Concerning the other, it is almost unavoidable to react to and judge others when they don’t act in accordance with what we deem normal, kind, and rational. I personally, take pretty much everything ‘personally’. Someone is short with me, I said something to annoy him. Someone is in a bad mood, I pissed her off. You didn’t respond to my text in a timely fashion…like in less than 3 minutes without an explanation, I will spend at least two of them wondering what I might have said to upset you.  And this could be with anyone- the woman behind the register or a text exchange with my neighbor. I’m exaggerating a little bit, but not much.

The more probable and far less self-absorbed scenario is that someone’s mood, tone, word selection, and number of cigarettes smoked most likely has nothing to do with me. I can usually read people pretty well and am clearly sensitive to a fault. So it is the rare exception that I have pissed someone off or hurt someone without knowing it. Yes, it happens, but most often their actions or reactions have nothing to do with me.

They are simply playing out their story, their individual story that has been unfolding even before they were born. Stories that have layer upon layer of heartbreak, filled in with deep pockets of empty promises, and lined with scars of false truths and imposed inadequacies so entrenched they can no longer be seen. But they are felt, daily, until we numb them, intensify them, or expose them.

The latter is the only way to heal them. And the latter is what we seldom do.

Our story is also laced with all things beautiful, with moments of sheer bliss, of laughter and innocence, dreams and fearlessness, bold leaps and soft landings. Our first win, first true friend, first kiss, first love. These, too, define us. They steer our tendency to trust, our willingness to take risks, and our capacity to love.

But it seems to me that the amount of exposure we had to either end of the spectrum dictates in what direction we will go. For those of us who spent more time in the dark spaces, it is mostly our attempts to circumvent that darkness that determines our course. Operating from a place of fear, mistrust, and shame becomes our modus operandi.

We let our story define us instead of defining our story.

Owning the darkness of our story is terrifying. It means owning our crazy, our ugly, and our pain. No one wants to do this and few people do. Owning these necessitates exposing them…and this is not for the faint of heart. It means admitting we are weak, vulnerable, and yes, damaged.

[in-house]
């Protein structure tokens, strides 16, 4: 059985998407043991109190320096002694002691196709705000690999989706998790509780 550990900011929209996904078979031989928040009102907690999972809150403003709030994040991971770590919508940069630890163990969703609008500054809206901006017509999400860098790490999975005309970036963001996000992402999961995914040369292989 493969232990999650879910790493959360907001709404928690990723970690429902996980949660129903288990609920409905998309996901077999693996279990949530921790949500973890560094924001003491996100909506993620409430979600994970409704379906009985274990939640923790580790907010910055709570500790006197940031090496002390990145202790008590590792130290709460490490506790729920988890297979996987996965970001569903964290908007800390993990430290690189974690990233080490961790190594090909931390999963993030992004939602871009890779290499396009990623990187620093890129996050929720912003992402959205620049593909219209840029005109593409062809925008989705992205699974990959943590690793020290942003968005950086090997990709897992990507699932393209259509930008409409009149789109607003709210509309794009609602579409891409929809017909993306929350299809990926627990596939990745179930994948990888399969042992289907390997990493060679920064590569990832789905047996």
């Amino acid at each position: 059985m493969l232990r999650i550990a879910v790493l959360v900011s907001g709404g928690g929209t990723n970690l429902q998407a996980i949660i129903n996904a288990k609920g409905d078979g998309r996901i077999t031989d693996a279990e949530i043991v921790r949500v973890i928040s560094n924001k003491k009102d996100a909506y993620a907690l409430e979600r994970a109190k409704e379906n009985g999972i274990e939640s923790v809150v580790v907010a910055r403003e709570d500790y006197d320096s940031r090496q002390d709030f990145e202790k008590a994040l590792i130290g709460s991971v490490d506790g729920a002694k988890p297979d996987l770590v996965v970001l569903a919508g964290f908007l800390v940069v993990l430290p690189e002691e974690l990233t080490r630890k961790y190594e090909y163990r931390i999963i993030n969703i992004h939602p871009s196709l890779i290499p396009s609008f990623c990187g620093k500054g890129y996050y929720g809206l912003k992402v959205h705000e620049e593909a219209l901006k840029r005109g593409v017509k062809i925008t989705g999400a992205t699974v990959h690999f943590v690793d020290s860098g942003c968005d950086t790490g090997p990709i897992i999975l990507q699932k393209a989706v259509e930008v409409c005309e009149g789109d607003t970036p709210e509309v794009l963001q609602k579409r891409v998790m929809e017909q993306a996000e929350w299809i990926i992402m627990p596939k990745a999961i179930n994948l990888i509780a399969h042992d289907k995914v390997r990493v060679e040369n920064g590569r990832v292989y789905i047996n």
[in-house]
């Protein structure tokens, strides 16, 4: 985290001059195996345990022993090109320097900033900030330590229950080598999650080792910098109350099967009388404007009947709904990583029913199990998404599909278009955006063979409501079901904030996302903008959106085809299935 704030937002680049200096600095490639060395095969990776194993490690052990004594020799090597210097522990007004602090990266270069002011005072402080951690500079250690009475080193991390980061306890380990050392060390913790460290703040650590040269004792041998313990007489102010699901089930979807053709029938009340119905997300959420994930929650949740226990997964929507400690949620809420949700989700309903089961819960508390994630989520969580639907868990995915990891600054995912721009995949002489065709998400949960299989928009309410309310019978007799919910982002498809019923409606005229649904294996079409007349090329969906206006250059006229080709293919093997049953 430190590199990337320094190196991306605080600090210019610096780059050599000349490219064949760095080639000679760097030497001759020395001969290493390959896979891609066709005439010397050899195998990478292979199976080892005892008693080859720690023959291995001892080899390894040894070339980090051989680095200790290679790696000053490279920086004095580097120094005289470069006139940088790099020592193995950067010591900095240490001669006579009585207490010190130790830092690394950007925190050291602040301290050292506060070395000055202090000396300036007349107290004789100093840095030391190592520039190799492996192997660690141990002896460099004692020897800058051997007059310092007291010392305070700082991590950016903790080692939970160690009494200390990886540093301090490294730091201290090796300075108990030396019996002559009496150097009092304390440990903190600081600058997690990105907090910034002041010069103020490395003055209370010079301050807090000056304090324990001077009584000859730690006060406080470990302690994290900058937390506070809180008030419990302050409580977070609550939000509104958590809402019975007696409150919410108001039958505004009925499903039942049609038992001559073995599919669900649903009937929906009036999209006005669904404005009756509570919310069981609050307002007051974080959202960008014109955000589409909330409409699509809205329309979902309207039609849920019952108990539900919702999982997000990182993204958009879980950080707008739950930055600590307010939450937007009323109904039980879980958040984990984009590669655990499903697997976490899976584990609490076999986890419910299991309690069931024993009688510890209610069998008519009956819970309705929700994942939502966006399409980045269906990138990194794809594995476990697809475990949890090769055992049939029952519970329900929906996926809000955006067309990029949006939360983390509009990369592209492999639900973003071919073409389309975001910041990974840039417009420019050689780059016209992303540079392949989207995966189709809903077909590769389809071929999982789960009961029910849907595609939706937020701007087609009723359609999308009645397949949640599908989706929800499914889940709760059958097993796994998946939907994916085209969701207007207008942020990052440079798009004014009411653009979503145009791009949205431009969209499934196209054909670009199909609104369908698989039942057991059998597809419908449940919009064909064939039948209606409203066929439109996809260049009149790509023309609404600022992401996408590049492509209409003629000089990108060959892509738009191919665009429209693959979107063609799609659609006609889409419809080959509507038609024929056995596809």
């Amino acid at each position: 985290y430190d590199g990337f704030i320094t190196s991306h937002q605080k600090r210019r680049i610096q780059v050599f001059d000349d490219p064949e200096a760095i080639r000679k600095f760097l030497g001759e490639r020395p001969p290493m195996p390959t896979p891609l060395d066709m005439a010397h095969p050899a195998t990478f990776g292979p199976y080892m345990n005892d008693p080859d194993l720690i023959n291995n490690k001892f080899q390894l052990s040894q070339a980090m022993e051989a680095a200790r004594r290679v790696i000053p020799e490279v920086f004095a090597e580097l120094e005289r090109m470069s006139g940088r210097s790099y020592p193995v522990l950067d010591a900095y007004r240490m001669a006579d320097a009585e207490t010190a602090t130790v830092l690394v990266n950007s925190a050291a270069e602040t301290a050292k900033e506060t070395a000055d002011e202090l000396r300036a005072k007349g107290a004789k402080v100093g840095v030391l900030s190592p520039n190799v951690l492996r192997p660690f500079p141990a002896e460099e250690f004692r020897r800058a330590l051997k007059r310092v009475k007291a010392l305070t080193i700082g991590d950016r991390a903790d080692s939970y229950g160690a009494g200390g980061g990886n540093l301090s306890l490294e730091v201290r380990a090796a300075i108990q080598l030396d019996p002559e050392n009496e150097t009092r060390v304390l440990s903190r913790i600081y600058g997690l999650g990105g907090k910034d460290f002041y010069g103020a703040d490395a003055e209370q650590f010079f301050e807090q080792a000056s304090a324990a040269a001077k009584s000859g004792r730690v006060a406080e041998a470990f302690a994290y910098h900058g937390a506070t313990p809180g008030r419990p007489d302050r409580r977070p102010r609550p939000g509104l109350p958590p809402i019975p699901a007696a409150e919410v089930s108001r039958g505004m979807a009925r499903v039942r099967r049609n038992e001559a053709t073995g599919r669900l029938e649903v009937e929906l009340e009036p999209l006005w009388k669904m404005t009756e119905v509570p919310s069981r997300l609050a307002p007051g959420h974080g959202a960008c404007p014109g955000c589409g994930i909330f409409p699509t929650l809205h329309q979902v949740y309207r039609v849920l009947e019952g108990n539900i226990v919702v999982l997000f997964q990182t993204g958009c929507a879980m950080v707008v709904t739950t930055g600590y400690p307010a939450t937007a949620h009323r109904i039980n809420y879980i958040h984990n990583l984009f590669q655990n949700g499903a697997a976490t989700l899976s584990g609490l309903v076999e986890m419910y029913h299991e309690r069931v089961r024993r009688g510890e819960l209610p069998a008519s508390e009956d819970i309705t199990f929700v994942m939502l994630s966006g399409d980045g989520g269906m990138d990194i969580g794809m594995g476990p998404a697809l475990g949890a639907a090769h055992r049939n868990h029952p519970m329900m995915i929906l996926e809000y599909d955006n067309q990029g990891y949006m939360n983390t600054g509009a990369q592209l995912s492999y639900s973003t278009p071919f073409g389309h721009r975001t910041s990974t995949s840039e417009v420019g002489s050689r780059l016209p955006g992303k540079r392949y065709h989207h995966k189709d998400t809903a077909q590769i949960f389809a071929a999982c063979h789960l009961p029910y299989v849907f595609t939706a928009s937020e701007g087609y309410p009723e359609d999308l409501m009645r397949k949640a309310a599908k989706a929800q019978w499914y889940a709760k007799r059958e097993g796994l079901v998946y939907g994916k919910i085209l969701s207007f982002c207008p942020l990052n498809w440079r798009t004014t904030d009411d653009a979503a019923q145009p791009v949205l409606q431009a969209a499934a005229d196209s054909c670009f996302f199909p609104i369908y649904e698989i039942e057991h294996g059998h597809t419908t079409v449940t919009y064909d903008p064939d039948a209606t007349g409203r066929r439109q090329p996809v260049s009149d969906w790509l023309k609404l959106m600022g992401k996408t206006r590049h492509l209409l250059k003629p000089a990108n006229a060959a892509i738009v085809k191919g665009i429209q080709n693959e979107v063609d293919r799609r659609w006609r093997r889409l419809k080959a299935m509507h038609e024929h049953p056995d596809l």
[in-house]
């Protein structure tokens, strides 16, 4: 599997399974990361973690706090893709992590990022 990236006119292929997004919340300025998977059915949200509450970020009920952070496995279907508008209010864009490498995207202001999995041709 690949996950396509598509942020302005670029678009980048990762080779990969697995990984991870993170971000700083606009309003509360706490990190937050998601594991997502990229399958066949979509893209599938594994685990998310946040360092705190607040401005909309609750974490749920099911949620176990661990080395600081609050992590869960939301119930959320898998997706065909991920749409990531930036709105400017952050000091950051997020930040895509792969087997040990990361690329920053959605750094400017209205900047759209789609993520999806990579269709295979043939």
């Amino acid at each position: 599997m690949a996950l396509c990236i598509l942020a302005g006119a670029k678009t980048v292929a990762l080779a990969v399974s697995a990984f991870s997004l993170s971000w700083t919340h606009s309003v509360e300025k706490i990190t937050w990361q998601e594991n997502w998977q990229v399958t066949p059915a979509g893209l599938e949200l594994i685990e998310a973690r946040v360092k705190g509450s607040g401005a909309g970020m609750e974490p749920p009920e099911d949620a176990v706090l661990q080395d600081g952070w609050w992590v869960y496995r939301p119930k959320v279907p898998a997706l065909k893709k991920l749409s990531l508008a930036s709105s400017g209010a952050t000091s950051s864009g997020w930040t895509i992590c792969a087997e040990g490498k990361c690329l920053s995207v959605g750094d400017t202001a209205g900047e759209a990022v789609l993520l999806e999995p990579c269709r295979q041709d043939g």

But damaged, to me, is beautiful. It is truth. It is part of what makes us unique and cultivates our defining characteristics. It is courage manifest because it did not break us. It is inspiring because it transformed us… if we have the courage to transform it.

I can think of so many examples of the ways in which my friends and family, heroes and adversaries, have interpreted their stories. If I take the time to step out of my own interpretation and try to imagine why they are standing where they stand, it amazes me or it breaks my heart.

So herein lies the lesson or message or whatever you want to take away from this.

Our story is what shapes us, not what defines us. We instead, define our story.  

Every milestone and every scar will always be there, but it is how we interpret them, how we use them, that empowers or enslaves. It’s the ‘I am’, right? If you interpret ‘damaged’ as fucked up, as your cross to bear, then you will most likely claim this as your worth. And this is what will command every aspect of your life.

If ‘damaged’ is your gift, you phoenix, then you transcend, and you rise.

I am slowly learning that my story is who I am, but more importantly, it is how I choose to live. I might not have been able to control how the first few chapters unfolded, but it is now mine to write. I can fixate on my scars and use them as a scapegoat. Or I can honor them as a testament to my courage and strength, and to that of others. I am the protagonist, after all. I have my dragon, but I also have my weapons, some wisdom, and my happy ending. Or not… my choice.